In their analysis of news and government documents, Dominguez and Shapiro (2013) look to see how the slow recovery was anticipated, and find that the political “stalemate” in the US contributed to the length of the recession, as did shocks from Europe. Similarly, Bachmann and Sims (2012) establish that consumer and firm “confidence” is of the utmost importance during downturns. Schaal (2011) is able to reproduce many of the dynamics of the Great Recession by introducing uncertainty shocks into a dynamic search model of heterogeneous firms, while Stock and Watson (2012) use a dynamic factor model to establish that heightened uncertainty worsened the recession significantly. That said, in its simplest exposition, the uncertainty channel does not predict a wide spatial distribution of outcomes. This has led some to argue that the policy uncertainty channel is not consistent with a central feature of the recession. For example, Mian and Sufi (2012) claim that “an increase in business uncertainty at the aggregate level does not explain the stark cross-sectional patterns in employment losses we observe,” and Bachmann and Bayer (forthcoming) argue that idiosyncratic firm-level risk shocks that are consistent with the procyclicality of the dispersion of investment rates cannot explain output variations over the business cycle.
This paper serves to counter such claims, and to present cross-sectional evidence in support of the uncertainty channel. We create local measures of Baker-Bloom-Davis type indicator uncertainty from 2006 through 2009. We find that increases in local uncertainty over this period are strongly correlated with the effects of the recession, and that the correlation between uncertainty at the state level and employment losses is highly robust across alternate measures. While there is certainly a feedback loop between economic outcomes and uncertainty, we show that increases in local uncertainty are partially driven by preexisting state institutions, and that these pre-determined uncertainty amplifications cause unemployment increases. The uncertainty channel also remains strongly correlated with unemployment increases in our data in regressions that control for other mechanisms.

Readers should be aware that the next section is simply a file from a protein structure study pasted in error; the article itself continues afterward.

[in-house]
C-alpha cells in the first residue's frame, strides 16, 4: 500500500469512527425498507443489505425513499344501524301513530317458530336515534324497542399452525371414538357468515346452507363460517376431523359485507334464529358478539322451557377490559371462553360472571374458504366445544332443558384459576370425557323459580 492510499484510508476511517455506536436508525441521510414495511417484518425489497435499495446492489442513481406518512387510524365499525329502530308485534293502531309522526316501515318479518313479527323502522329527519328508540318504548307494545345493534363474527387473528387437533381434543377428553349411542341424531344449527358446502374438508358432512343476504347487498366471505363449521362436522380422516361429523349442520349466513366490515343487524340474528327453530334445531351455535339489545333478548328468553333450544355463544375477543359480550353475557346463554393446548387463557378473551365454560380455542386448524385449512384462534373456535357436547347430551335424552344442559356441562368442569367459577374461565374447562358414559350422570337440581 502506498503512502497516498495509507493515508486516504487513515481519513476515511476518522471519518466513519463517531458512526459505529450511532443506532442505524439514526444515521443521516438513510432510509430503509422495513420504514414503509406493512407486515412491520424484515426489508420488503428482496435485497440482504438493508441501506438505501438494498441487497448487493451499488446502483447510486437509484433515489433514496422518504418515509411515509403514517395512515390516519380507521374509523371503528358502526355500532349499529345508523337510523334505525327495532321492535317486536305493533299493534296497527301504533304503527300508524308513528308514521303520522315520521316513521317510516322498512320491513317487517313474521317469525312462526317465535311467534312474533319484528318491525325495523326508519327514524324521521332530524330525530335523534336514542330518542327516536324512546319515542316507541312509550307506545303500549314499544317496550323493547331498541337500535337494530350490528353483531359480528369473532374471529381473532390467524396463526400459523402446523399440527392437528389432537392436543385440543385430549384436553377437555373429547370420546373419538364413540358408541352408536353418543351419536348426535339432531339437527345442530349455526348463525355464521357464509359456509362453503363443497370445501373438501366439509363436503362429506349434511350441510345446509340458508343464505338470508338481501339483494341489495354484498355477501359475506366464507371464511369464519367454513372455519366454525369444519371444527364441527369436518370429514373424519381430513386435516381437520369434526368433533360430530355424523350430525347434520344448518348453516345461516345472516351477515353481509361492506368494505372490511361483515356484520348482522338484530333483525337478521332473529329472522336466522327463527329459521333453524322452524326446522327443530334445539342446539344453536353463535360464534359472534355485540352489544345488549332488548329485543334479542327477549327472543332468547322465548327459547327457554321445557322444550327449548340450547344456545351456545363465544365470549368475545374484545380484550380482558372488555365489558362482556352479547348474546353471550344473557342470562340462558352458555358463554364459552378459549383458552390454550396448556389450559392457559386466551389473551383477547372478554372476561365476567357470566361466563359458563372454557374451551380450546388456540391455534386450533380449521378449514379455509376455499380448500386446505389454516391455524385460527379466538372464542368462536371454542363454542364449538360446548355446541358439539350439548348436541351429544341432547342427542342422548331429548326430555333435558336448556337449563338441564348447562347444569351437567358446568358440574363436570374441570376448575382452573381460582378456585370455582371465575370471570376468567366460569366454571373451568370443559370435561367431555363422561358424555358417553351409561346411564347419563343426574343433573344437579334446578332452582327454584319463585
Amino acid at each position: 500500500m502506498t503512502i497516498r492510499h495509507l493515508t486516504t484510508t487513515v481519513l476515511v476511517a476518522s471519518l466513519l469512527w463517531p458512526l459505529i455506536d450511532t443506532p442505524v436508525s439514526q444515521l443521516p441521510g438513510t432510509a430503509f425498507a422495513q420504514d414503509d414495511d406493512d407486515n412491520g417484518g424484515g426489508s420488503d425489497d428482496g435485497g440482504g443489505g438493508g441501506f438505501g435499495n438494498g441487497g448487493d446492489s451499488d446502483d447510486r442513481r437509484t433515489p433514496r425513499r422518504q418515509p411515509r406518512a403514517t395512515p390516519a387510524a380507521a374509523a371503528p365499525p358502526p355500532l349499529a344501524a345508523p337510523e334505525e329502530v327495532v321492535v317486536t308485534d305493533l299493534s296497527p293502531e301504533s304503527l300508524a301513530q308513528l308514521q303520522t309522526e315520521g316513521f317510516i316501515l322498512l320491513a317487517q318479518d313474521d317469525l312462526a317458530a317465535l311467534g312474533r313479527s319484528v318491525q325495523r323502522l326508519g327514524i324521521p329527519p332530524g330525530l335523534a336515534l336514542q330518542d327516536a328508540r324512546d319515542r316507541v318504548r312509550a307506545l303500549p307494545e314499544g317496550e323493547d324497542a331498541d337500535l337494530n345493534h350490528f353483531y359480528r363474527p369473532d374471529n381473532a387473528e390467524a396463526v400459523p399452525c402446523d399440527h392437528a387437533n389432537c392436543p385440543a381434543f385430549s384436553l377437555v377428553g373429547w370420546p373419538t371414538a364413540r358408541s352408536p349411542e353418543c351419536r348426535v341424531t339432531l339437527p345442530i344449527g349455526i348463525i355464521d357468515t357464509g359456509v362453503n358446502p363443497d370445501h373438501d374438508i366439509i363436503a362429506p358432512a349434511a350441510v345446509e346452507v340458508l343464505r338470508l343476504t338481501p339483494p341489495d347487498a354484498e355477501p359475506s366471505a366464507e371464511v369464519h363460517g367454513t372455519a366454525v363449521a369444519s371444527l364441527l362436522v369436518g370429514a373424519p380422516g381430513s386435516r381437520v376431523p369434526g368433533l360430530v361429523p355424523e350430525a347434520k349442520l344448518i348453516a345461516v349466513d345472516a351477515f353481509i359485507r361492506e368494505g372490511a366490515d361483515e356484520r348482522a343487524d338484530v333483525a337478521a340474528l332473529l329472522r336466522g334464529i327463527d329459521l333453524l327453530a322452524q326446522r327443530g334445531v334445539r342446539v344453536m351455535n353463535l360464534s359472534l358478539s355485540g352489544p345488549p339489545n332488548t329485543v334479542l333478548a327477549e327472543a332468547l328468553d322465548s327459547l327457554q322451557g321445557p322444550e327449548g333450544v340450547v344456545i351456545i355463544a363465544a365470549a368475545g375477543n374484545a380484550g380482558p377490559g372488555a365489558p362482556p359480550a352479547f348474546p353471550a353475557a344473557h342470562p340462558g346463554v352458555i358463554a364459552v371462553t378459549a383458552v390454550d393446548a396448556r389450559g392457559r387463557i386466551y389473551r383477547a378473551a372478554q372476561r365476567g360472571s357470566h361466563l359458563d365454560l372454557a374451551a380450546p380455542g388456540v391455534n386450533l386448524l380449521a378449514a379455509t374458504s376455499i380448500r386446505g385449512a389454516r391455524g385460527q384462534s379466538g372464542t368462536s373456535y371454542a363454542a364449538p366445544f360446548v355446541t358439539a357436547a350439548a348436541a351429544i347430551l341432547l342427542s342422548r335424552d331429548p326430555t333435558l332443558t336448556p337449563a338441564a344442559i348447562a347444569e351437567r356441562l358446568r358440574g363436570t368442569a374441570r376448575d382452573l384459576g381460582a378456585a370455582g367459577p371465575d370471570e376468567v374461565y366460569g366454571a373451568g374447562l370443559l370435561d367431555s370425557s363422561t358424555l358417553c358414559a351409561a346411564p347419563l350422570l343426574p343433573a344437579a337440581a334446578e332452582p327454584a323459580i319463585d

Moreover, we show that even when controlling for the aggregate local outcome, uncertainty affects the cross-section of industries, workers, and occupations within states in the manner predicted by a standard model. Our baseline results suggest that if uncertainty levels in all states had been at those of the five states facing the lowest levels of uncertainty in 2009, that would have been associated with a national unemployment rate that was about 1.4 percentage points lower.